If you're going to make a tl;dr, don't make half of it off topic. Courage the Cowardly Dog needs to stay dead. People **** about bringing back old shows and then don't even watch them when they do come back, for instance, Invader Zim and Toonami. This is why nobody gives a shit about a 90s kid's opinions on CN.
I was addressing other people's comments. I'm not veering off topic because it's still related to the discussion at hand.Toonami actually gets around 1.2 million viewers at its peak every Saturday night the last time I checked, so it's not like no one watches it. It's just not marketed in the same way that it used to be, where it was in a prime timeslot and was meant to appeal to much younger viewers. It actually has a pretty respectable number of people watching it, considering when it comes on and the fact that I'd imagine most people don't even care that it exists and have forgotten about it.Cartoon Network may not care much about the opinions of '90s kids, but a fair number of people have paid attention to '80s kids and used it to their advantage. A lot of the '00s had a lot of pandering toward to people who grew up in the '80s and many successful cartoons and even a few blockbuster film franchises have been based off of things that were popular in the '80s. A decade later and a new group of individuals are going to be young adults, and there is indeed money in nostalgia, though this might not be where that money is.It's clear that this isn't going to be made in an effort to pander to '90s kids. No, no. '90s kids will more likely pirate this show if it all possible if they want to watch it. It's an attempt to revive a franchise that some people currently watching Cartoon Network may still know because of its occasional reruns and ride on the fact that it's already an established series, therefore needs minimal extra marketing. The '90s kids themselves will not make or break this -- the current generation will. Kids from the '90s are, admittedly, still a minimal part of the market, even if they are vocal.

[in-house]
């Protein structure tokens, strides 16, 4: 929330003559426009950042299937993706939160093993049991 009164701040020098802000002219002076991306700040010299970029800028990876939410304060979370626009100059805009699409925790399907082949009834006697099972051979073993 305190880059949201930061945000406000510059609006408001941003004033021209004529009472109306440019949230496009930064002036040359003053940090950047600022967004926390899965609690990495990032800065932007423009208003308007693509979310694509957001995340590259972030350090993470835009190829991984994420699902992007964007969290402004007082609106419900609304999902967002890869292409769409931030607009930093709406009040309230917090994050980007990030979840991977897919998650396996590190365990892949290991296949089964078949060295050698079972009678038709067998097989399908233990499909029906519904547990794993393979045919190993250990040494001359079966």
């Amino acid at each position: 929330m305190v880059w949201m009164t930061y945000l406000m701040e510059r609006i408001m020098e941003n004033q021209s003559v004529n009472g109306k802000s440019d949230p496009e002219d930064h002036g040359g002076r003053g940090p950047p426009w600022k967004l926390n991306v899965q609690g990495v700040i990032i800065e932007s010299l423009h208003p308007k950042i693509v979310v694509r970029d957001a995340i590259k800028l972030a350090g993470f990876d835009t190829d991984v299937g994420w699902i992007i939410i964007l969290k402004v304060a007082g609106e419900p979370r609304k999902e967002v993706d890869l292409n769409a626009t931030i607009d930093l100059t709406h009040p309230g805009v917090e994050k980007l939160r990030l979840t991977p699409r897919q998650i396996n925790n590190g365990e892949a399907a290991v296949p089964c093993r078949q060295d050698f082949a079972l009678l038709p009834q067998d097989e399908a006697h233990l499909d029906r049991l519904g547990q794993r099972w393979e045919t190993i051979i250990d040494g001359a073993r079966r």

I'm just tired of nostalgia fags trying to act like the master race of cartoon viewers.
Did you take offense to that 90s kid comment or something? I'm just tired of nostalgia fags trying to act like the master race of cartoon viewers. That being said, this show needs to stay dead with it's integrity intact like Ed, Edd n Eddy
(on top of that, Courage was a '00s thing, not a '90s thing, as its first episode aired in November of 1999)
Cartoon Network is pretty unwilling to take risks these days and they're naturally the only channel that focuses on cartoons. The rest of the American animation industry suffers as a result. Y'know, wanting something to stay dead is just as much a product of nostalgia as wanting it revived.
As a side note, Ed Edd n Eddy was a pretty good show and I have no problem with the revival it had, especially because the send-off was very nicely done. It felt like a proper finale. Y'know, wanting something to stay dead is just as much a product of nostalgia as wanting it revived.
Yes because people born in the early 2000s would remember a specific cartoon that aired at the same time?It's mostly known by people born in the mid 90s and that's the point I was making.Like Sym Bionic Titan qq. Also, the word nostalgia implies that I want to experience the show again, which is the exact opposite of what I want.
keep in mind that you see the world through a different lens when you're a child than you do today
Personally, I find the only major difference for me when I watch all the old shows I used to watch is that now I'm smarter and I understand more of what's happening and what's being said.